One of the unstated assumptions among leftist intellectuals is that absent racism, different racial groups would have roughly equal outcomes. If statistics show that different racial groups have different outcomes, then racism must be afoot.
That was the assumpton that Emily Bazelon’s brought to her article on why she doesn’t like to call the police, especially on black people. Consider this passage:
The divide opens early in life: Black kids are far more likely to be suspended, expelled, and funneled into the juvenile justice system than nonblack kids. Again, the disparity can’t be explained by their behavior: It reflects the heavy hand of systemic bias.
The link leads to a Washington Post article on a 2012 U.S. Dept. of Education Civil Rights Survey showing that black students were disciplined more often than other racial groups. For example:
In a more focused analysis of school systems with more than 50,000 students enrolled, the data showed that African American students represented 24 percent of enrollment but 35 percent of arrests. White students accounted for 31 percent of enrollment and 21 percent of arrests. For Hispanic students, there was less of a disparity in arrests. They accounted for 34 percent of enrollment and 37 percent of arrests.
Yet the data from the survey does not reveal whether the different outcomes stem from student behavior or some “systemic bias.” It doesn’t show how many times students from various racial groups misbehaved—only the number of times they received some form of discipline for it. Bazelon assumes that students of all racial groups misbehave at equal rates and that unequal rates of discipline must reflect systemic bias—presumably the racism of the white officials who run those schools given the tone of the rest of her article.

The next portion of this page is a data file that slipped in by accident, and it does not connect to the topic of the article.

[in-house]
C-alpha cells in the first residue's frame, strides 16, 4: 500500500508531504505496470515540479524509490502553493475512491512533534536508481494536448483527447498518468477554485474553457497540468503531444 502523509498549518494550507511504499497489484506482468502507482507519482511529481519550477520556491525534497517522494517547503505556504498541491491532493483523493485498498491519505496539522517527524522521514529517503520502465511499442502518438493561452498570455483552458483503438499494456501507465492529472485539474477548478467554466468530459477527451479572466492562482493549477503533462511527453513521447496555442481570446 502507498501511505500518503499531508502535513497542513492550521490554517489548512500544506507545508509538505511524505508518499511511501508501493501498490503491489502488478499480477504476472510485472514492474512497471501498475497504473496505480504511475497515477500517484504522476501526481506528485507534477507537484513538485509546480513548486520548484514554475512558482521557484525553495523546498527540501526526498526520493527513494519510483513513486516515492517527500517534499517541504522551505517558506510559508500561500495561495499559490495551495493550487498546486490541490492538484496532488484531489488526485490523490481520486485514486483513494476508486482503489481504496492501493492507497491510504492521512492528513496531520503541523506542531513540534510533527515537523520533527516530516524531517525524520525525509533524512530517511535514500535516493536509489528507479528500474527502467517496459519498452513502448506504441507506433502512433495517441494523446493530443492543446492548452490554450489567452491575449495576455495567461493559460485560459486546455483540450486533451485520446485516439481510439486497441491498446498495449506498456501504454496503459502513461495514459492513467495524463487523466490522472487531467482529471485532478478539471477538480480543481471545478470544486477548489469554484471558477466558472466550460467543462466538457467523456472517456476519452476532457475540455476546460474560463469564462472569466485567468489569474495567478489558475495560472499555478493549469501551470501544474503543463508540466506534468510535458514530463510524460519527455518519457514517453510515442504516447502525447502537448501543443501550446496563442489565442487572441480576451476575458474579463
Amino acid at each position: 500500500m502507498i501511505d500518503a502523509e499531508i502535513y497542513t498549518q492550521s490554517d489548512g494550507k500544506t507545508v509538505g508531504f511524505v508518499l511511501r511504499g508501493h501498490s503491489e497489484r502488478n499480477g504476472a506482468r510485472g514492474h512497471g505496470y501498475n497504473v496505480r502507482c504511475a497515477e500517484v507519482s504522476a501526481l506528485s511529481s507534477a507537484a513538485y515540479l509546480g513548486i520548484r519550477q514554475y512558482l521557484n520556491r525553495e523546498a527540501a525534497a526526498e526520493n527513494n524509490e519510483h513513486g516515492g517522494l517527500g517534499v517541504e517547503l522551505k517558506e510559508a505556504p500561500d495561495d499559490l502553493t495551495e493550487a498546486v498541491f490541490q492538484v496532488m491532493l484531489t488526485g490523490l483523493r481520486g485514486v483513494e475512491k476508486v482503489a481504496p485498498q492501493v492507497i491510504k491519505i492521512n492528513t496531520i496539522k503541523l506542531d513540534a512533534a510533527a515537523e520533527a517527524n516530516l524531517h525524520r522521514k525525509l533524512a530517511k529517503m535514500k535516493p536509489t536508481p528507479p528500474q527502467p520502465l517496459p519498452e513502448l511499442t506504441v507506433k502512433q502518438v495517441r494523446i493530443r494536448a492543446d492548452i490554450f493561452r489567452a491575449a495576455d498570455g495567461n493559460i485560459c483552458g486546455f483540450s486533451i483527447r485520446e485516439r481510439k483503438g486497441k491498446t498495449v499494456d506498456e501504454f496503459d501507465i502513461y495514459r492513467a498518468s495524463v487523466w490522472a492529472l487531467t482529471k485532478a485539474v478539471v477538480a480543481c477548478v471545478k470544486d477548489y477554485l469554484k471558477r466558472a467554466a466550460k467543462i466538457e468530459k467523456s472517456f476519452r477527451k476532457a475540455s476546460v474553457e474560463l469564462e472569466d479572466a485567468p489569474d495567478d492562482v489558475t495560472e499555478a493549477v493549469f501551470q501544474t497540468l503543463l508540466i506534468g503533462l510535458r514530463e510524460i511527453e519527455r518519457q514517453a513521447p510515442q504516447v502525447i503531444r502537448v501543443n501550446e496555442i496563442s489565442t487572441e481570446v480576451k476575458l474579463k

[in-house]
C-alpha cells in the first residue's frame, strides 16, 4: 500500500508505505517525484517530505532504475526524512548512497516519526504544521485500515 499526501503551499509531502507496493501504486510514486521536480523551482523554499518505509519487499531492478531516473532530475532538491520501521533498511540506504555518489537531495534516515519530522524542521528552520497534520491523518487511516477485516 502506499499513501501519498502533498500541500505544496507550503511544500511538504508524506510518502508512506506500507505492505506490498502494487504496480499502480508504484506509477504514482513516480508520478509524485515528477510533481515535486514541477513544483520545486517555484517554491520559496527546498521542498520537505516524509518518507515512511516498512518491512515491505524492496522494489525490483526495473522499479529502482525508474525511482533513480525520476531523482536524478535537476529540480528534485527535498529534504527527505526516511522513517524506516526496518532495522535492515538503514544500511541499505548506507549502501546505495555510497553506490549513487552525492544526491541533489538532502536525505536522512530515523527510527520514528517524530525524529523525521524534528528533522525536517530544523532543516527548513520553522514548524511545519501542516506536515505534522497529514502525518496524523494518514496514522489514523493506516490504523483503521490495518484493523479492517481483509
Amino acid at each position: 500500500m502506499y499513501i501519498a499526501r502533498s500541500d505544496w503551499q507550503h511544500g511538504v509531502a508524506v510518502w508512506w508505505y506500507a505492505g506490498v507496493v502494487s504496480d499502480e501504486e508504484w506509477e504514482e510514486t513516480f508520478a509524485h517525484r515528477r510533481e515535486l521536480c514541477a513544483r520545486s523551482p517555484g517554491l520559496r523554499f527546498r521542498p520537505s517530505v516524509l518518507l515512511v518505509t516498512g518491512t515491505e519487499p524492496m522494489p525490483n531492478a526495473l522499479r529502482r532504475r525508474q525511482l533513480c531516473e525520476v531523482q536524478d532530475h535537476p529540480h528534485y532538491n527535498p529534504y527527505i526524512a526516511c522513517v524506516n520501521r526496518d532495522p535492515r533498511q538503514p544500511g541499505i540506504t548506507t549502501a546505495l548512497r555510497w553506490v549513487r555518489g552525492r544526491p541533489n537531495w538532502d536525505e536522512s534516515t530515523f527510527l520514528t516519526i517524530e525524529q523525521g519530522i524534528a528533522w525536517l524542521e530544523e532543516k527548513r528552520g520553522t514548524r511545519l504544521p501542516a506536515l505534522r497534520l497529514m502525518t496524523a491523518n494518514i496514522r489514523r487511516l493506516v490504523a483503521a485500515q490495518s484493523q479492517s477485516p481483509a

But the Post article actually throws some cold water on that theory which Bazelon might have noticed but for her ideological blinders:
Beyond police contact, the data show persisting disparities in out-of-school suspension. African Americans were more than 3½ times as likely to be suspended or expelled as white students, the data showed.
Black males stood out, with 20 percent being suspended from school during the 2009-10 school year. By comparison, 7 percent of white males, 9 percent of Hispanic males and 3 percent of Asian American males were removed from school for disciplinary offenses. (Italics added.)
So, let’s see if you buy this theory: The white racism that is systemic in the school system discriminates heavily against blacks, treats Hispanics only slightly worse that whites, and treats Asians the best of all.
Here’s another theory: The school system is actually run by racist Asians who, of course, treat Asians the best but for some reason have a disproportionate animus toward blacks.
And here’s a theory that’s a great deal more plausible: Students from different racial groups have not been misbehaving equally.
Digging down into the Dept. of Education data a bit reveals some other holes in the Bazelon’s “equality of misbehaving” assumption. Take, for example, Curie Metropolitan High School in Chicago. Below is the enrollment and discipline data of that school broken down by race from the Dept. of Education’s website:
Notice that with the exception of expulsions—of which there were only five—the pattern repeats itself. Black students are suspended at a rate higher relative to their rate of enrollment, while other races are suspended at rates similar to or below their rate of enrollment.
The reason I chose Curie Metropolitan High School is that systemic racism doesn’t seem to explain these results. At the time these data were taken in 2009-2010, Curie’s principal, Phillip C. Perry, was black, as was the CEO of Chicago Public Schools, Ron Huberman.
Economist Thomas Sowell has long pointed out that it is almost impossible to find different racial groups with equal outcomes. The norm through history is one of different groups having very different outcomes. But don’t expect the political left to acknowledge this any time soon.
CORRECTION: While Ron Huberman has a dark complexion he is not an African-American. He is, in fact, the son of Holocaust survivors. Sorry for the error.